In recent months, several nations have announced plans for significant new MPAs or MPA-related initiatives:

  • At the Our Ocean 2015 conference in October in Chile, the host nation announced its creation of the Nazca-Desventuradas Marine Park, a 297,000-km2 no-take area covering much of the EEZ of the Chilean islands of San Ambrosio and San Felix. Chile also committed to designating an MPA in the 720,000-km2 EEZ around Easter Island, to be preceded by consultation with the island’s indigenous Rapa Nui community.
  • New Zealand has announced plans to designate a 620,000-km2 no-take area in the Kermadec region of the South Pacific Ocean in 2016. The forthcoming MPA — extending from 12 nm to 200 nm from the Kermadec Islands — will complement the existing Kermadec Marine Reserve that extends from the islands’ shores to 12 nm.
  • Palau has passed legislation to designate a 500,000-km2 no-take marine reserve, closing roughly 80% of the nation’s waters to fishing and mining. The closure will be phased in over five years. and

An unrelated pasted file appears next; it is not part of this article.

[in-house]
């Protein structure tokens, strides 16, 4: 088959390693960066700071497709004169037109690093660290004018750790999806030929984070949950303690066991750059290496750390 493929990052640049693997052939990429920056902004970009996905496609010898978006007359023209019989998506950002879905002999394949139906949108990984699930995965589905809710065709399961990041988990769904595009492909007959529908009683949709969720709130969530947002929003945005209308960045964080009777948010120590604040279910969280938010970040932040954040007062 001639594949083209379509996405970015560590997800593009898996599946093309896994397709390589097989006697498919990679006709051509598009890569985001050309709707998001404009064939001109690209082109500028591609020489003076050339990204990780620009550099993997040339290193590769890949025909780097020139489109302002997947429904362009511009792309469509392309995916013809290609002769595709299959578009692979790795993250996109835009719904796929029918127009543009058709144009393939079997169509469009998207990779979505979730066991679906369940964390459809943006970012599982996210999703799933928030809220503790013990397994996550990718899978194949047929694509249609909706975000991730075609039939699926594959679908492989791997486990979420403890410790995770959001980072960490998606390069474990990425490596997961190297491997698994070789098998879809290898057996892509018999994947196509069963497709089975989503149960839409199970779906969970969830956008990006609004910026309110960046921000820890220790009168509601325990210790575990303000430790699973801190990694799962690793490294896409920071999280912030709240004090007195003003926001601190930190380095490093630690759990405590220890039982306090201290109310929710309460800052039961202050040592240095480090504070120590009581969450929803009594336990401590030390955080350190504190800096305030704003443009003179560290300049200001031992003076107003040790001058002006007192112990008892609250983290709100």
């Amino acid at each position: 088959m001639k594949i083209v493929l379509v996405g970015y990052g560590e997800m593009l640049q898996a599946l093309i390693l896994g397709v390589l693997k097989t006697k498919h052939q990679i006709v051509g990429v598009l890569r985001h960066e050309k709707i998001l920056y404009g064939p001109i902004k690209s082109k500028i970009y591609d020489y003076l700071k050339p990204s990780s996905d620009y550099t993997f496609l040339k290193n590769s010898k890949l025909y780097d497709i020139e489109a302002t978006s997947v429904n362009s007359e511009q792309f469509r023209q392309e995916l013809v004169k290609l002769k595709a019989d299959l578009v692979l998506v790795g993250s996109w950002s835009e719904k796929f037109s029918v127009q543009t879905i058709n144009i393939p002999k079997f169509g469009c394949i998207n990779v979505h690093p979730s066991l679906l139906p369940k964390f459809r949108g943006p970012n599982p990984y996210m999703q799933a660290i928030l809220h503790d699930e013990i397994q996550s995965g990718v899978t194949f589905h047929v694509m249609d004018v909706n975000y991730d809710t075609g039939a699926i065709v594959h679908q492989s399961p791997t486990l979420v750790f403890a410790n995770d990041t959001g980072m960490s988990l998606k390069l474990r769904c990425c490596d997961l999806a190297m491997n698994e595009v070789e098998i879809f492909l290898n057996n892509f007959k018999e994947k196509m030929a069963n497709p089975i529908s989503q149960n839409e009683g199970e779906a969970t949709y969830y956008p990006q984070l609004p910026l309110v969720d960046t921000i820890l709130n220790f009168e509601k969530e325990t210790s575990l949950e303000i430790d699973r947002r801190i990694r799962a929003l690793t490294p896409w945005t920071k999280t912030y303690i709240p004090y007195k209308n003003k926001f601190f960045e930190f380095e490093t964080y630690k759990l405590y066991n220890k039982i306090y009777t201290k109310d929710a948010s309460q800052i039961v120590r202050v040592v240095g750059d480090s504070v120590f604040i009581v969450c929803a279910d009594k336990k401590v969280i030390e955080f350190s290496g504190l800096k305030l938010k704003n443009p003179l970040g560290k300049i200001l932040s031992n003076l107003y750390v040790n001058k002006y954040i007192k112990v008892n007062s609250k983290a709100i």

• The US announced it is moving forward on designating two new national marine sanctuaries — one in the state of Maryland, one in the Great Lakes. Both will protect maritime heritage. Once designated, they will be the first new national marine sanctuaries since 2001. Also, the US and Cuba have announced a partnership to cooperate on conservation and management of MPAs.
  • A vessel that was observed fishing in Kiribati’s no-take Phoenix Islands Protected Area in June 2015 has been fined US $1 million by a Kiribati court. The offending vessel tried to escape but was captured after a four-day chase by Kiribati authorities.